English as a Second Language

English as a Second Language

Since moving here in December 2003, John and I have definitely noticed a regression in our English skills. Oral, written, reading… all of the above. The most blatant example, beyond the increased stammering and oral inarticulation, has to be my coining of a new word (during my business English class, of all places): dynamicism, as in the noun form of dynamic. Yes, it occured to me the next day on the metro that the noun form was dynamism, but what good was the realization. The damage had already been done. Ah well, the joys of admitting wrong. That’s the lesson for next class.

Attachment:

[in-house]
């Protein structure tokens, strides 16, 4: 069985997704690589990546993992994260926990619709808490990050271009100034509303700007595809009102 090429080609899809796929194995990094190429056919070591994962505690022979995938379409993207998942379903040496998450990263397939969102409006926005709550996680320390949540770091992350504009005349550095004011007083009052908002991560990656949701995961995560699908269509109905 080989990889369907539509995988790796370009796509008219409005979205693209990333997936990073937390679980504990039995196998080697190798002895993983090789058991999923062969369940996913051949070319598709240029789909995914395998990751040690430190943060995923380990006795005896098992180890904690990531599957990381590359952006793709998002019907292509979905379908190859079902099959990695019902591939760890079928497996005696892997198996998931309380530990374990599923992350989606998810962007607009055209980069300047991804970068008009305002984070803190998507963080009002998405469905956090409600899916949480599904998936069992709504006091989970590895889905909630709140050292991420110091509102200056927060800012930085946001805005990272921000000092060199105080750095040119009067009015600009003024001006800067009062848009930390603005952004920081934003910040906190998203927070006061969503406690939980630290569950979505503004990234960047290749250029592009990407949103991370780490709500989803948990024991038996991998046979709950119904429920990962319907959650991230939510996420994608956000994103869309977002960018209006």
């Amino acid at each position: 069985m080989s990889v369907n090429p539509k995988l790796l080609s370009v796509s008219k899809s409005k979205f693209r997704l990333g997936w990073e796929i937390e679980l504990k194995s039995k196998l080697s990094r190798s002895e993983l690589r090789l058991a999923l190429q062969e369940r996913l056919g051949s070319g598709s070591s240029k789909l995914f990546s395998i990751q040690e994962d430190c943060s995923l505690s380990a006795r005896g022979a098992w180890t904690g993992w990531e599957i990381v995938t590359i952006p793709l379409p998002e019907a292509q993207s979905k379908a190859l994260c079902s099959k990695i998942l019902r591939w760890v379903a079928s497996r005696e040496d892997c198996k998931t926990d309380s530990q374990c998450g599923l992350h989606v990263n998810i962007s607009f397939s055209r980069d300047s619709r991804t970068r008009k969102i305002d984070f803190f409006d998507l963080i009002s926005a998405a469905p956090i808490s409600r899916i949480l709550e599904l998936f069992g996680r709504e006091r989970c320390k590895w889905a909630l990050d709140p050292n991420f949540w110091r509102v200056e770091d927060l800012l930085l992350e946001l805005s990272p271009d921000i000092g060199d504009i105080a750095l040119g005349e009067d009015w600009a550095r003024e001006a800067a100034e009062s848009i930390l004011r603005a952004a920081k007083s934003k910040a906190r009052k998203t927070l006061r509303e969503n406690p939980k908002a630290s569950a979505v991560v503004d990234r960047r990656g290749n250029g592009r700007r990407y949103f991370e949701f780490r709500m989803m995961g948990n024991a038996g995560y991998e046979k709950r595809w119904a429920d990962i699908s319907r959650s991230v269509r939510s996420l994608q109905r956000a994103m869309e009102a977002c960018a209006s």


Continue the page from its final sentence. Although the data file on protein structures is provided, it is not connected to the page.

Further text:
John’s a victim of language regression too. The other day we went to a new restaurant called Fish & Co. For some reason, he kept insisting the place was Japanese or Japanese-run. Strangely though, the fish and chips, lard-drenched fries, and real ketchup seemed more reminiscent of western fare. Something was amiss. Then, we saw the neon sign: Fish & Co., seafood in a pan. Apparently, he misread it as “seafood in japan.” Even on re-reading the menu, he thought it was Japan! Guess you had to be there.

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